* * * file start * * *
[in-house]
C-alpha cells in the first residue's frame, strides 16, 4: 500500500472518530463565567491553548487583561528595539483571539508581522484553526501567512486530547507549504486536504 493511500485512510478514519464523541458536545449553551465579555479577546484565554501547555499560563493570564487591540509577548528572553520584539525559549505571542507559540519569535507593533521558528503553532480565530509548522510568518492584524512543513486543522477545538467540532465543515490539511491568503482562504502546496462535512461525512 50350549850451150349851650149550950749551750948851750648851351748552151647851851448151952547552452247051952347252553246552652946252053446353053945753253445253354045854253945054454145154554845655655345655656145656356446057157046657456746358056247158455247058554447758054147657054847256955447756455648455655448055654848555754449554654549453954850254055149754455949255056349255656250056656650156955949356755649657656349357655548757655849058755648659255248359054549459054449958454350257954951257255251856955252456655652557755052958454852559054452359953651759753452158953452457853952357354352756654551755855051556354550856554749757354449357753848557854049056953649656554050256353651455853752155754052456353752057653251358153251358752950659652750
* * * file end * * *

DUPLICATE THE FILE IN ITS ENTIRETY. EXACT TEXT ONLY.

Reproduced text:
[in-house]
C-alpha cells in the first residue's frame, strides 16, 4: 500500500472518530463565567491553548487583561528595539483571539508581522484553526501567512486530547507549504486536504 493511500485512510478514519464523541458536545449553551465579555479577546484565554501547555499560563493570564487591540509577548528572553520584539525559549505571542507559540519569535507593533521558528503553532480565530509548522510568518492584524512543513486543522477545538467540532465543515490539511491568503482562504502546496462535512461525512 50350549850451150349851650149550950749551750948851750648851351748552151647851851448151952547552452247051952347252553246552652946252053446353053945753253445253354045854253945054454145154554845655655345655656145656356446057157046657456746358056247158455247058554447758054147657054847256955447756455648455655448055654848555754449554654549453954850254055149754455949255056349255656250056656650156955949356755649657656349357655548757655849058755648659255248359054549459054449958454350257954951257255251856955252456655652557755052958454852559054452359953651759753452158953452457853952357354352756654551755855051556354550856554749757354449357753848557854049056953649656554050256353651455853752155754052456353752057653251358153251358752950659652750